Tuesday, January 16, 2007

compared to + ing verb

As I wrote before, I use a general guideline that the simple form of the verb usually follows the preposition to. In the previous blog, I wrote how this does not work with advantages. In this post, I am going to look at another word that is not followed by to + the simple form of the verb. This word is compared. This came from Danny's paragraph and made me think more about what is going on in this combination.

In the following sentence, I like having several friends compared to having only one or two good friends. the -ing word following compared to is a gerund, that is an -ing word functioning as a noun.

The first two examples come from Just the Word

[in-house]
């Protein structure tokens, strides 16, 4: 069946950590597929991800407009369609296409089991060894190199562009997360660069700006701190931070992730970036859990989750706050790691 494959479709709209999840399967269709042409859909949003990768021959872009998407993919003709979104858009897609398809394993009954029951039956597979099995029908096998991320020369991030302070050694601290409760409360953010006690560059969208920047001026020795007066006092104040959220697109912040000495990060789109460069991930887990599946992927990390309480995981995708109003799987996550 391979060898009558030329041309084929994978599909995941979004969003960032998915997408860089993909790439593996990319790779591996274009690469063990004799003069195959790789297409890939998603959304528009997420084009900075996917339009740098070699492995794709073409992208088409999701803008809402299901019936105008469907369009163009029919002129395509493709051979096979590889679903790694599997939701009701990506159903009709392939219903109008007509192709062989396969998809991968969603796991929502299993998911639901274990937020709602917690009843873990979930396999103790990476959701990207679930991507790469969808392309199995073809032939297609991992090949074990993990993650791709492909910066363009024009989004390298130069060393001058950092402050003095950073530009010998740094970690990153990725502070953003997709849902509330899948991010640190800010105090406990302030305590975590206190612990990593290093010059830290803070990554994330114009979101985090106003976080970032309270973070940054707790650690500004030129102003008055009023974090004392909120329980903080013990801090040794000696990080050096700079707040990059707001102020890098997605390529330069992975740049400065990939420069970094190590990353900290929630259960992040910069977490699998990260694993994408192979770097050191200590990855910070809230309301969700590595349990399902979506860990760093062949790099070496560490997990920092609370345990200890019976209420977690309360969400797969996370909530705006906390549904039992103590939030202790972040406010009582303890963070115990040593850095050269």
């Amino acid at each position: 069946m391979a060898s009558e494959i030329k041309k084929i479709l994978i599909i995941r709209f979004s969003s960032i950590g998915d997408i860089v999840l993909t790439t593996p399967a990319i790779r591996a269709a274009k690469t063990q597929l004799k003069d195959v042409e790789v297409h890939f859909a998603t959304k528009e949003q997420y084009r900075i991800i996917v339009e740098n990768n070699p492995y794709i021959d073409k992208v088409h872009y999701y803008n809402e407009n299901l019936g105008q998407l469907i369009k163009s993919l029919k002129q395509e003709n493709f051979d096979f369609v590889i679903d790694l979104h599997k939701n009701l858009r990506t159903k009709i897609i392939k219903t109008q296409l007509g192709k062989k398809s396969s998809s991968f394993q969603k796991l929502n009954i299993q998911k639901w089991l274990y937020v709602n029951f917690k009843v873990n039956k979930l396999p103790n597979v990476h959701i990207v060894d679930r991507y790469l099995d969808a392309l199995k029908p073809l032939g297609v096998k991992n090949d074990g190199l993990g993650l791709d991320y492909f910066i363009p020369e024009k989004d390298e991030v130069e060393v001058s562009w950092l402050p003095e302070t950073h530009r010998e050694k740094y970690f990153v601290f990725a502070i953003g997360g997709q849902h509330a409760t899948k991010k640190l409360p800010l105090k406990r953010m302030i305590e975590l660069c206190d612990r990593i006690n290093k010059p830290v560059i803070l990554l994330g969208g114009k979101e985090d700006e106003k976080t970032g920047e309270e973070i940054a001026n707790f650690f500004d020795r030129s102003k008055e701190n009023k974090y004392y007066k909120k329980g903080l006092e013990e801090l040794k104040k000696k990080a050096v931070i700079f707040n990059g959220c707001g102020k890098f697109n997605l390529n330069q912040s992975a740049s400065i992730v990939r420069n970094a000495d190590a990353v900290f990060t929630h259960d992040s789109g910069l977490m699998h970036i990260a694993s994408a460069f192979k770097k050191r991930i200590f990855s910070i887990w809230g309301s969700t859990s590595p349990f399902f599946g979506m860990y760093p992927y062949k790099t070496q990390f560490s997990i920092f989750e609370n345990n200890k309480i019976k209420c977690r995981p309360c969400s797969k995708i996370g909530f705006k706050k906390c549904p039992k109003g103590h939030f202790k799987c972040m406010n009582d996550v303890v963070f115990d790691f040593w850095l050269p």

Everything was boring compared to the books he read.
Well it was useless compared to the amount I'd been using.

Or this sentence from the concordancer on Lexical Tutor:
Also, it requires more time as compared to the automatic approach.

The common pattern for compared to is that it is followed by a noun or noun phrase. I did not find any infinitive, that is to + the simple form of the verb in my searches.

In the future, I will keep these examples in mind and warn that the pattern of to + the simple form of the verb usually holds true.

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